Isabelle Bonnet, Sophie Hackett

Casa Susanna The Story of the First Trans Network in the United States, 1959-1968

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Brings together a wealth of research and an expansive selection of photographs to create an enduring account of America’s first known trans network, Casa Susanna.

In the 1950s and 60s, an underground network of transgender women and cross-dressing men found refuge at a modest house in the Catskills region of New York. Known as Casa Susanna, the house provided a safe place to express their true selves and live for a few days as they had always dreamed – dressed as and living as women without fear of being incarcerated or institutionalized for their self-expression.

This book opens up that now-lost world. The photographs – mostly discovered by chance in a New York flea market in 2004 – chronicle the experiences of men who dressed as women, gender nonconforming people, and transwomen in states of relaxation, experimentation, connection and joy. All of this was made possible by Susanna Valenti who – on her own journey toward womanhood – created Casa Susanna, a protected space where others could crossdress and live freely as women. Supplementing the images are excerpts from Transvestia, a magazine that allowed those who had been cast out by a rigidly binary society to connect in a different medium.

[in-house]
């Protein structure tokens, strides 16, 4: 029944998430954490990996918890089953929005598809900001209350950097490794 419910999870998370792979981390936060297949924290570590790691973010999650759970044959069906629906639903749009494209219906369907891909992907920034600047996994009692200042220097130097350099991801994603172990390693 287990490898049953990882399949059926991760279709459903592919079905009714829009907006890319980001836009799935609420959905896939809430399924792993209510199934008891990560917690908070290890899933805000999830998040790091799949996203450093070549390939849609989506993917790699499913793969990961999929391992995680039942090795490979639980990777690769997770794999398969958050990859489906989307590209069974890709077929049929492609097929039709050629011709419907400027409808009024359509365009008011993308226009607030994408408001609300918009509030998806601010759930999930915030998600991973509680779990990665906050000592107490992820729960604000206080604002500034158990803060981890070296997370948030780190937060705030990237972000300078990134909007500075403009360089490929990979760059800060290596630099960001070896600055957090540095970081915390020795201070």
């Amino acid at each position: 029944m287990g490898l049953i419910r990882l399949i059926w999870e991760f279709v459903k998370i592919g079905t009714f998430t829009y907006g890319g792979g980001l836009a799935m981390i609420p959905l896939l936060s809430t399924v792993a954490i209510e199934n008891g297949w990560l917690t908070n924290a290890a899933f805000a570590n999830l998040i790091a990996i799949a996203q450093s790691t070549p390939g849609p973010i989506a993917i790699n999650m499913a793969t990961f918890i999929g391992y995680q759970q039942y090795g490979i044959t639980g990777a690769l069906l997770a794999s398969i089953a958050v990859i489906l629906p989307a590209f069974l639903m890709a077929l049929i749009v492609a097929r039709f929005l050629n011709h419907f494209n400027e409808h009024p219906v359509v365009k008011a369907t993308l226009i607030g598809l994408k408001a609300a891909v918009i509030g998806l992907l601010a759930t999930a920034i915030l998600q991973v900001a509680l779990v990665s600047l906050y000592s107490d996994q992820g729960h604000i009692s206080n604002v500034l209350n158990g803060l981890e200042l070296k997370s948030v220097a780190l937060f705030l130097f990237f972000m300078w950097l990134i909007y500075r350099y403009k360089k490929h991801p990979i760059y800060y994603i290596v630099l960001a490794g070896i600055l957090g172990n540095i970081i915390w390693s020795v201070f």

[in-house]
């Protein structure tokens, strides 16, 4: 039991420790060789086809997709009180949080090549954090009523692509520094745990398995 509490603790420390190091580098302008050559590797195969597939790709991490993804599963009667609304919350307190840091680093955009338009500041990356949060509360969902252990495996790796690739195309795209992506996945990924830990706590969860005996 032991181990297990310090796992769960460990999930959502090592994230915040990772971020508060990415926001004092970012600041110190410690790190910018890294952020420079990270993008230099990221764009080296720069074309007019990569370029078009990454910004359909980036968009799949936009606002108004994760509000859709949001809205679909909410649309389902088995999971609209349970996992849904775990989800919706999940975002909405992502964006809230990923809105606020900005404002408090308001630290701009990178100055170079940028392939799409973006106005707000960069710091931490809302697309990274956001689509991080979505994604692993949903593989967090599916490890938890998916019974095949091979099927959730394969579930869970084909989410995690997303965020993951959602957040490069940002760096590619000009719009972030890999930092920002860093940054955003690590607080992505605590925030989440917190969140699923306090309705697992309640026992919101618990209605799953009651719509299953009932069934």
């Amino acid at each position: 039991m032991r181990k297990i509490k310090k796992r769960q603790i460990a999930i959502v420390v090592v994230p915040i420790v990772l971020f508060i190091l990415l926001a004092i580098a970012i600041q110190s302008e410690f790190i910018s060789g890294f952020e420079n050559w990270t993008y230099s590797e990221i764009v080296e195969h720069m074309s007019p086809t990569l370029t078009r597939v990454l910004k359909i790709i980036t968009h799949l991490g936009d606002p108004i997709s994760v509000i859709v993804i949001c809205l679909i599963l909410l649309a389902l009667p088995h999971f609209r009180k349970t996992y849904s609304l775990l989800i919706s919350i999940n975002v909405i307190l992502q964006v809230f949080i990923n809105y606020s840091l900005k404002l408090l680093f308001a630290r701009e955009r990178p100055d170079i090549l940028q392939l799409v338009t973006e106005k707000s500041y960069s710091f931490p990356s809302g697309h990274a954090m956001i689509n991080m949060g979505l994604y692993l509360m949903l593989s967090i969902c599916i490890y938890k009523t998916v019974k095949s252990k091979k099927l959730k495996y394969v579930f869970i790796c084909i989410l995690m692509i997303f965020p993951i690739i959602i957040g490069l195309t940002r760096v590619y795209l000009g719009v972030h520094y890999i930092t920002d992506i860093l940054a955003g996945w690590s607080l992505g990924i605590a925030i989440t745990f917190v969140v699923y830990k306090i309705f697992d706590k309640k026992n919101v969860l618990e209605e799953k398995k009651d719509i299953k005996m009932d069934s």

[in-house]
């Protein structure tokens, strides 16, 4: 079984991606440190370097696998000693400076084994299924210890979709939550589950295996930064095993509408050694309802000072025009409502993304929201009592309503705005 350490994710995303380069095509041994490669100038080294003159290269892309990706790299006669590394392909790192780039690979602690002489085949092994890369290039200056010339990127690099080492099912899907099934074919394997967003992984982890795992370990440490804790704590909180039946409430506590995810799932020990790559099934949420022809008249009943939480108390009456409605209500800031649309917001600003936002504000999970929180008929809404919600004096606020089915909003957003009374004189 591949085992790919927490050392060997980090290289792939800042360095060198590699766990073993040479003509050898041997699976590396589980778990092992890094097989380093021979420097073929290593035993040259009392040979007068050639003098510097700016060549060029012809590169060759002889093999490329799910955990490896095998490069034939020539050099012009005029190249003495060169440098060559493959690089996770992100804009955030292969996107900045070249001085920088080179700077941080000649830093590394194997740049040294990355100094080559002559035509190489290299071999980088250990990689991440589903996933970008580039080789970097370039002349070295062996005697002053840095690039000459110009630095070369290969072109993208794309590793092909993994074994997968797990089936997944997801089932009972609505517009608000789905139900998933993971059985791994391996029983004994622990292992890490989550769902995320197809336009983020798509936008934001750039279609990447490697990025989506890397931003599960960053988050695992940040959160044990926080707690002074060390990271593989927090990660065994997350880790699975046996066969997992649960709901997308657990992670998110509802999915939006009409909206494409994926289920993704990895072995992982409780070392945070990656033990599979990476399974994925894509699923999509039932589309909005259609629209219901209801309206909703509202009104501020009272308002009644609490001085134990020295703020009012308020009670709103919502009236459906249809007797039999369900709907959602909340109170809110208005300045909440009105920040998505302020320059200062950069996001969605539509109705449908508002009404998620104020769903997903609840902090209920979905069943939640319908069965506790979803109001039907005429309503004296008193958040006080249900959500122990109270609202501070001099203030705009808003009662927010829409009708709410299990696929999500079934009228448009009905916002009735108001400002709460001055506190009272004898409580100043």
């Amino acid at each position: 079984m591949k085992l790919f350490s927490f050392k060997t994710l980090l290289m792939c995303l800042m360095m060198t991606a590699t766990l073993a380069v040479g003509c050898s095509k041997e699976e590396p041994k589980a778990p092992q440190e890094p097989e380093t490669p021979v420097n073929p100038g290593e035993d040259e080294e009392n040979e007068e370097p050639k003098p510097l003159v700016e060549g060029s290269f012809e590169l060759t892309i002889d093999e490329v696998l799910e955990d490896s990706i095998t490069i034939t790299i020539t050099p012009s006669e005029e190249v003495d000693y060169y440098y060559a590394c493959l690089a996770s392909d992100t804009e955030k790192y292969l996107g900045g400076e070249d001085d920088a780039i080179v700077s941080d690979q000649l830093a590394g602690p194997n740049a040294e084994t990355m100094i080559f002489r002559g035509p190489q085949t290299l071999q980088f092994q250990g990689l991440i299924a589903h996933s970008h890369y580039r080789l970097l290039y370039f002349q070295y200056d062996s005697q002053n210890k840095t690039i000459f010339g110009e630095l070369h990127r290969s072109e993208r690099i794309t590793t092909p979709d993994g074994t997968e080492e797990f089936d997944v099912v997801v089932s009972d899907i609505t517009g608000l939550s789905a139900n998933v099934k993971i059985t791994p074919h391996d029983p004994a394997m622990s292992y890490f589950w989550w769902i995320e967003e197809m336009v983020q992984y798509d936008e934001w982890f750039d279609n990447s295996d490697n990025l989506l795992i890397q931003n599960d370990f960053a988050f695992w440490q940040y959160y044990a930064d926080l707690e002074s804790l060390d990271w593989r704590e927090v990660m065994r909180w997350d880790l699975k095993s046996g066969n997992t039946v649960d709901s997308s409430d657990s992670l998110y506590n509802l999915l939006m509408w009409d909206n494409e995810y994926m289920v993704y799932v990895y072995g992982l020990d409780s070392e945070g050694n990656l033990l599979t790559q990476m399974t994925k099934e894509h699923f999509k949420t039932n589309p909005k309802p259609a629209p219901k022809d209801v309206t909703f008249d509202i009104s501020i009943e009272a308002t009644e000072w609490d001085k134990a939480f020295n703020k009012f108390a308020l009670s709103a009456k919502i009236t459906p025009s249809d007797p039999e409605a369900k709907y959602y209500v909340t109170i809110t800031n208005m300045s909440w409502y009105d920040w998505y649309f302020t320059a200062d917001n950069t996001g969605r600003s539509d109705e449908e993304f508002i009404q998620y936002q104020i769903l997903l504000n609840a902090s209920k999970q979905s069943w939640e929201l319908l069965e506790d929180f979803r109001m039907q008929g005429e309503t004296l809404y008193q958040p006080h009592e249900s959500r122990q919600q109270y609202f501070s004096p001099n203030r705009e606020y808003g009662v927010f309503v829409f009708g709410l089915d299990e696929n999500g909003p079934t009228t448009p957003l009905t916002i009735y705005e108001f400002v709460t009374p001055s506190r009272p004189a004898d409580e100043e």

The people who came to Casa Susanna found a spot where they could explore and celebrate their own and each other’s femininity, as they could not do elsewhere. Their creations are also a reminder that there were, and still are, many ways to explore the boundaries of gender.

Authors: Isabelle Bonnet and Sophie Hackett

Hardback  Published 11 January 2024  480 pages

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